In looking at Chelmsford's generalship I am going to try and focus on the period leading up to the invasion and avoid (at least for now) the well rehearsed events of 22/1 and after. The first topic is his request for additional troops, why he asked for them and what happened.

On 14 September 1878 Bartle Frere in Cape Town wrote to Hicks Beach in London.

"General Thesiger considers that an addition of two regiments would be essential and that the presence of a cavalry regiment would be an enormous advantage"

On 23 September 1878 Bartle Frere, now in Durban, writes again to Hicks Beach.

"I find that the urgency of supporting General Thesiger's request conveyed in my telegram by last weeks mail is much greater even than I supposed. I trust there will be no delay in complying with his request to its full extent".

On 29th September 1878 Lt. Gen. Thesiger to Secy. of State for War, London, on the defence of Natal.

"The border front from the Tugela mouth to Rorke's Drift may be set down as roughly 100 miles and the depth of each defensive zone as about 60 miles. It is absolutely necessary that these lines should be watched and guarded by an adequate force.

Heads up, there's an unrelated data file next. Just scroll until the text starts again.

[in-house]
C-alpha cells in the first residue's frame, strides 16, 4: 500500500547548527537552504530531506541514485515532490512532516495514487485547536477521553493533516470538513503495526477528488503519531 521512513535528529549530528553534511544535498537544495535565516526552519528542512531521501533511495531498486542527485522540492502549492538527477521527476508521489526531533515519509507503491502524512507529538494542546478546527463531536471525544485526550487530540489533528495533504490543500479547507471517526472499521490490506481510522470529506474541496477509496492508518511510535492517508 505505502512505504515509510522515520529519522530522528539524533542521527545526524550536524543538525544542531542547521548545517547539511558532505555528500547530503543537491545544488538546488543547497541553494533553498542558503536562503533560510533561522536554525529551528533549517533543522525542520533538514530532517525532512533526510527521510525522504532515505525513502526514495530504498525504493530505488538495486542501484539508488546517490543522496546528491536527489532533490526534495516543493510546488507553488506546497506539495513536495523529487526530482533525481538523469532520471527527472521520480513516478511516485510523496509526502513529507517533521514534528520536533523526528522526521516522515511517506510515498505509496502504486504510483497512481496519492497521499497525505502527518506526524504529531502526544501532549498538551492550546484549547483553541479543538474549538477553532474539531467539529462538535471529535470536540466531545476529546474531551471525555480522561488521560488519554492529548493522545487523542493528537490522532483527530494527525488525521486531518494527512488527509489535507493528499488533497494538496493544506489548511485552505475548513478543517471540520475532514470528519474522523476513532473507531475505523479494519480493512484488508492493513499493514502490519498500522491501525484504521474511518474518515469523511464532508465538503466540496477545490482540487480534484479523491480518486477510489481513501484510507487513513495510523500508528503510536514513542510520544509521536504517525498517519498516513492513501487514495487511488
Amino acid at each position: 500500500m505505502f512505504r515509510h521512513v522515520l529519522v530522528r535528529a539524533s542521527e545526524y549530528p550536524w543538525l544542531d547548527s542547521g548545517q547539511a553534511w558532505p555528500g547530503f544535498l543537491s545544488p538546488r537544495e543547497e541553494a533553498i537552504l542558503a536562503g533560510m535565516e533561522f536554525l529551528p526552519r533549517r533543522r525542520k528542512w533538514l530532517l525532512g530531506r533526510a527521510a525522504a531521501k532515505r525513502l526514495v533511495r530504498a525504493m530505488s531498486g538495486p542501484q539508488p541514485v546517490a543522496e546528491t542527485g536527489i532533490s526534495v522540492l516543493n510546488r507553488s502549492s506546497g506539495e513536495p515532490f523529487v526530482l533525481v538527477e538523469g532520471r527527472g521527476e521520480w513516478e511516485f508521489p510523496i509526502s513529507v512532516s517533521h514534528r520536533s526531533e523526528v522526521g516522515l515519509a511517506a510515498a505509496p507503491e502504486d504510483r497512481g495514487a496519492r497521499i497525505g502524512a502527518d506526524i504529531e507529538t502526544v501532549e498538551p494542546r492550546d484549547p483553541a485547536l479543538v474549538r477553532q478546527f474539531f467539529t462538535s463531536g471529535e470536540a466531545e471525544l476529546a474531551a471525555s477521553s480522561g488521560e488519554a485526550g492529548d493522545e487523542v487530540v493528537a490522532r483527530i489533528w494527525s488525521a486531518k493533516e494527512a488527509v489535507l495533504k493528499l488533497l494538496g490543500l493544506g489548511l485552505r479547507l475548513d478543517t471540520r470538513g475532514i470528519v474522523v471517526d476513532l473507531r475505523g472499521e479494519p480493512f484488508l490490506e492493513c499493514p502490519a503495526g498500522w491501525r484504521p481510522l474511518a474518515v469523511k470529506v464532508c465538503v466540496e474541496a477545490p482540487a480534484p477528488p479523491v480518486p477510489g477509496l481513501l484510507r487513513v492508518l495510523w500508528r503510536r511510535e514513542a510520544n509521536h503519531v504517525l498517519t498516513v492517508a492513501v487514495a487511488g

The most advanced line must be guarded by the Natal natives who are located along the river banks as there is no one else to do it.

The second line or support should be the mounted police who are now about 200 strong. They should continually patrol the frontier road between the Tugela mouth and Rorke's Drift.

The third line or reserve should be British infantry stationed at or near the towns of Durban, Greytown and Ladysmith.

In order to be able to strengthen any portion of this line of defence, should the whole force of Zulus be thrown upon it, there should be a battalion of British infantry, 2 guns and some mounted infantry ready for the purpose at Pietermaritzberg."


On 17 October Hicks Beach in London replies to Bartle Frere

"The government is not prepared to comply with the request (for additional troops)....... By exercising prudence, meeting the Zulus in a spirit of forebearance and reasonable compromise it will be possible to avert the very serious evil of a war with Cetywayo.

The forces now at your disposal in South Africa should suffice to meet any other emergency that may arise without a further increase in Imperial troops. All Imperial troops in South Africa should be moved to Natal and the Transvaal leaving it to the colonial police and volunteers to maintain order in the Cape Colony."


So what do we make of that? Chelmsford sets out a reasonable strategy for the defence of the Natal colony and the forces required. No mention in that of an invasion of Zululand. London refuses the request for additional forces and two months later Chelmsford is invading Zululand - not defending Natal. Bartle Frere must shoulder the blame for not exercising the prudence and forebearance ordered by London. But Chelmsford has fewer troops than he said he needed to defend the colony and he splits them over three invading columns. That seems to me to be a major error.